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J Vis Exp. 2013 Feb 21;(72):e50163. doi: 10.3791/50163.

Quantifying the mechanical properties of the endothelial glycocalyx with atomic force microscopy.

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  • 1Department of Biomedical Engineering, University of Rochester, NY, USA.

Abstract

Our understanding of the interaction of leukocytes and the vessel wall during leukocyte capture is limited by an incomplete understanding of the mechanical properties of the endothelial surface layer. It is known that adhesion molecules on leukocytes are distributed non-uniformly relative to surface topography (3), that topography limits adhesive bond formation with other surfaces (9), and that physiological contact forces (≈ 5.0 - 10.0 pN per microvillus) can compress the microvilli to as little as a third of their resting length, increasing the accessibility of molecules to the opposing surface (3, 7). We consider the endothelium as a two-layered structure, the relatively rigid cell body, plus the glycocalyx, a soft protective sugar coating on the luminal surface (6). It has been shown that the glycocalyx can act as a barrier to reduce adhesion of leukocytes to the endothelial surface (4). In this report we begin to address the deformability of endothelial surfaces to understand how the endothelial mechanical stiffness might affect bond formation. Endothelial cells grown in static culture do not express a robust glycocalyx, but cells grown under physiological flow conditions begin to approximate the glycocalyx observed in vivo (2). The modulus of the endothelial cell body has been measured using atomic force microscopy (AFM) to be approximately 5 to 20 kPa (5). The thickness and structure of the glycocalyx have been studied using electron microscopy (8), and the modulus of the glycocalyx has been approximated using indirect methods, but to our knowledge, there have been no published reports of a direct measurement of the glycocalyx modulus in living cells. In this study, we present indentation experiments made with a novel AFM probe on cells that have been cultured in conditions to maximize their glycocalyx expression to make direct measurements of the modulus and thickness of the endothelial glycocalyx.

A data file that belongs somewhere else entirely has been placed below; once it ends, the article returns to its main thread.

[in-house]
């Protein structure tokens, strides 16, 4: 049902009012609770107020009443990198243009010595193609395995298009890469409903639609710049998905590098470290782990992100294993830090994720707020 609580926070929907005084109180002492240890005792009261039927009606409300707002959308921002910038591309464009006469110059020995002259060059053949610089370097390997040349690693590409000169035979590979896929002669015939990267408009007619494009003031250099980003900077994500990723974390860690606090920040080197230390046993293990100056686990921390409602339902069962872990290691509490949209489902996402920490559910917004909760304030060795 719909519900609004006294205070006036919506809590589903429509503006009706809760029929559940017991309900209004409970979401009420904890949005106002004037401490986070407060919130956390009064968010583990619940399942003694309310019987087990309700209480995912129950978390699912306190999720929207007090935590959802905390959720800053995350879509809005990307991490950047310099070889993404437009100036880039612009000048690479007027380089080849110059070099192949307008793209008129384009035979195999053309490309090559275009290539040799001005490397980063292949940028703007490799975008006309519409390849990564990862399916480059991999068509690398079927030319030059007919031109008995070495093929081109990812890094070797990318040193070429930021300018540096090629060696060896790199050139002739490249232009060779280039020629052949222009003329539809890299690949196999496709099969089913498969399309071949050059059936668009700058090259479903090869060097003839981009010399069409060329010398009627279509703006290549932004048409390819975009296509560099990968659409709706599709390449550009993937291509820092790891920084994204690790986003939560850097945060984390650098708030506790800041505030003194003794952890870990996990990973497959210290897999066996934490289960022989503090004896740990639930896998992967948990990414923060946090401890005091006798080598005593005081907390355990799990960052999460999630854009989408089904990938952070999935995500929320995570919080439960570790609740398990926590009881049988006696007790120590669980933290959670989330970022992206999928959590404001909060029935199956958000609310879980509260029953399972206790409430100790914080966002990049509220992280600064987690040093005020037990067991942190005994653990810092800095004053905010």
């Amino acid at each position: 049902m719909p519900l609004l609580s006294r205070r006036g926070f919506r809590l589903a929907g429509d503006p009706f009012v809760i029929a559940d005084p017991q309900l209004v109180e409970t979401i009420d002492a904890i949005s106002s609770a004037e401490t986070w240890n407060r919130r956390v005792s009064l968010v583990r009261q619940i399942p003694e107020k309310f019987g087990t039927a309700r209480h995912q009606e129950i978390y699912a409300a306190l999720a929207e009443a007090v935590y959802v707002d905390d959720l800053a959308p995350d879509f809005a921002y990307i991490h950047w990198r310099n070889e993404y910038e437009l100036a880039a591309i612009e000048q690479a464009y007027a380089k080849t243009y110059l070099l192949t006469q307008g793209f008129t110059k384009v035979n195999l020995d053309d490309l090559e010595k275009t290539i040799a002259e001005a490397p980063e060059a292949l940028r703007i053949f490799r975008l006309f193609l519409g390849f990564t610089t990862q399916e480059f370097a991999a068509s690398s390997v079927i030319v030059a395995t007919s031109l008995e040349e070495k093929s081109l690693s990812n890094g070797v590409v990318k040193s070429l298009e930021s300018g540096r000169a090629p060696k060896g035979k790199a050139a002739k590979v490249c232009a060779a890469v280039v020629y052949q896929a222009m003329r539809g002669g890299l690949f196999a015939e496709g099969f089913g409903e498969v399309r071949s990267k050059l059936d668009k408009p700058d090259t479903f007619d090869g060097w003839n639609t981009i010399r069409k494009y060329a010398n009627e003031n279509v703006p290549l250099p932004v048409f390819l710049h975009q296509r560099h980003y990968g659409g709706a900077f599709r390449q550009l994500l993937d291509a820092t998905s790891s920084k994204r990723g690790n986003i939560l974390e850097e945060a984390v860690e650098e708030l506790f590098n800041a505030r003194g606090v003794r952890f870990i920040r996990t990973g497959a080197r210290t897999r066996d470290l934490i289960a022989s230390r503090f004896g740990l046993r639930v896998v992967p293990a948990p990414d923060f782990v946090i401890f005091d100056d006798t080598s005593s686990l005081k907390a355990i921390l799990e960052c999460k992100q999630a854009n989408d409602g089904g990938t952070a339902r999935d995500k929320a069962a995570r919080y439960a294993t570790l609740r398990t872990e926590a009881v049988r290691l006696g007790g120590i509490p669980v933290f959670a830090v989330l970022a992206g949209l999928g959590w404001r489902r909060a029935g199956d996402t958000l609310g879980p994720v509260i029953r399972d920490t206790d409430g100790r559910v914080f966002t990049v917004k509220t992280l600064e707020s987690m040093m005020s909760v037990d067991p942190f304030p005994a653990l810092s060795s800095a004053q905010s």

PMID:
23462566
[PubMed - indexed for MEDLINE]
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